David S. Touretzky, prominent free speech activist and critic of Scientology, has given his opinions on the recent Internet backlash against the Church of Scientology in an interview with Wikinews reporter Nicholas Turnbull today. The recent conflict on the Internet between critics of Scientology and the Church has been spurred on in declarations by a nebulous Internet entity using the name Anonymous that the Church of Scientology "will be destroyed". Anonymous has directed recent protests at Scientology centres across the world, which have attracted significant numbers of individuals supporting the cause. In recent e-mail correspondence with Wikinews, a representative of the Church of Scientology declared that the Church considers the activities of Anonymous to be illegal, and that Anonymous "will be handled and stopped". [...]
MSNBC (July 2007): "Countdown with Keith Olbermann"
New York Press (2007): "Follow the leader: sticks and stones - It's all 'fair game' for Scientology" by John DeSio
[...] After I questioned RFW’s misrepresentation of the detoxification piece and Touretzky’s involvement on this newspaper’s blog, RFW flipped out, posting an item on its own website declaring that they’ve gotten under my skin and arguing that I must have some affinity for Touretzky since his agenda matches mine. “Methinks you doth protest too much DeSio,” wrote RFW. “Or do you find Touretzky’s racist comments so normal, and your defense of his bigoted statements so necessary to support your own deep hatred, that, as claimed, ‘it was not even worth bringing up?’” [...]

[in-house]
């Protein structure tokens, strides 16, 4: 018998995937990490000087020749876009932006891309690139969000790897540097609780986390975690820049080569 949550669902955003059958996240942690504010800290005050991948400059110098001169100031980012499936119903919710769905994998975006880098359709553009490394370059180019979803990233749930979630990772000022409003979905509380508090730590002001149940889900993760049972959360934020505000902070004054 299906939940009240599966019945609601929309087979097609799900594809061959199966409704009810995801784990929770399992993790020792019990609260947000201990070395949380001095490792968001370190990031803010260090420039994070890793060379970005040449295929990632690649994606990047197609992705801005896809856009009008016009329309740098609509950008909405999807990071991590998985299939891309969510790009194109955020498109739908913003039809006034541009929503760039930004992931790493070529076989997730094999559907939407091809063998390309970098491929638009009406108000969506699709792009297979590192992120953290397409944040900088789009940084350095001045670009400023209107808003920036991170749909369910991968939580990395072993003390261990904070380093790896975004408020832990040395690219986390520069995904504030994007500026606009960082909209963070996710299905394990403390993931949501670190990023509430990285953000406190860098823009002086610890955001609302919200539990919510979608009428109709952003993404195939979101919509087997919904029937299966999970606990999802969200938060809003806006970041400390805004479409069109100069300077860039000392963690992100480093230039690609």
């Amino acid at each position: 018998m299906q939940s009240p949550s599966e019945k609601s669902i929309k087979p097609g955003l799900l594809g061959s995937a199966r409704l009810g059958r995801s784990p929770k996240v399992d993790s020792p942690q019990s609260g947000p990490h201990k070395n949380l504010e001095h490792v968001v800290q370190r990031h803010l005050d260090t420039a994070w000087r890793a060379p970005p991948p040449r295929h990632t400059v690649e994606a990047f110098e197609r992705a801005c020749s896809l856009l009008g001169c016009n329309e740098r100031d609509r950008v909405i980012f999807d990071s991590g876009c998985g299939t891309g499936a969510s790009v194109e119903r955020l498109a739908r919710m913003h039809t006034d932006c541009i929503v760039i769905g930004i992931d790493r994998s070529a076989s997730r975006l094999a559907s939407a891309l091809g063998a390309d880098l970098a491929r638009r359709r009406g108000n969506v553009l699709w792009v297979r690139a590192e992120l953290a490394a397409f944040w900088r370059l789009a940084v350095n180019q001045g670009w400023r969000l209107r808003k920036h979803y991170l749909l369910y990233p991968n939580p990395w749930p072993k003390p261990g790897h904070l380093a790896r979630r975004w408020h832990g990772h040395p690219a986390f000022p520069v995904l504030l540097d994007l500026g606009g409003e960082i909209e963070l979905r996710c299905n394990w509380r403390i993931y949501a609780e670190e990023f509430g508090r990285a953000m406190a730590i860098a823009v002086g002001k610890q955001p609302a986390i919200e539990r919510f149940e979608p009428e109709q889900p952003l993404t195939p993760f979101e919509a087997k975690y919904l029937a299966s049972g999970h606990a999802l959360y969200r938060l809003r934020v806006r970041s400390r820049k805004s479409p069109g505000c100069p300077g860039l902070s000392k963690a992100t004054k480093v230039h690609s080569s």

New York Press (May 30, 2007): "The rundown on Scientology's Purification Rundown'" by John DeSio
[...] Touretzky’s criticism of the Church of Scientology has placed him squarely on the Church’s enemies list. He maintains a website, Stop Narconon, that documents media mentions of the drug treatment program. Narconon is supported by numerous prominent Scientologists. Last week, John Travolta and his wife, fellow Scientologist and actress Kelly Preston, held a fundraiser for Narconon’s affiliate in Hawaii. Actress and Scientologist Kirstie Alley is a public spokesperson for the program, and Cruise has also stated his support in the past. [...]

MSNBC (Apr. 2006): "Countdown with Keith Olbermann"

Transcript of this interview.

The Humanist (Sep. 2004): "Is Scientology in your schools?" by Robin Jacobs

Dave Touretzky, a research professor in the Computer Science Department at Carnegie Mellon University, and an online free speech advocate who has had several run-ins with the Church of Scientology for his website critiques at www.stopnarconon. org, recently elaborated on this for the Humanist:

Thanking L. Ron Hubbard by clapping is a ritual practiced in every Scientology church in the world. It’s called “flowing power to Source.” I have personally stood in a Church of Scientology building in Los Angeles [as a guest], faced a photo of L. Ron Hubbard on the wall, and clapped. [...]

San Francisco Chronicle (June 2004): "Scientology link to public schools" by Nanette Asimov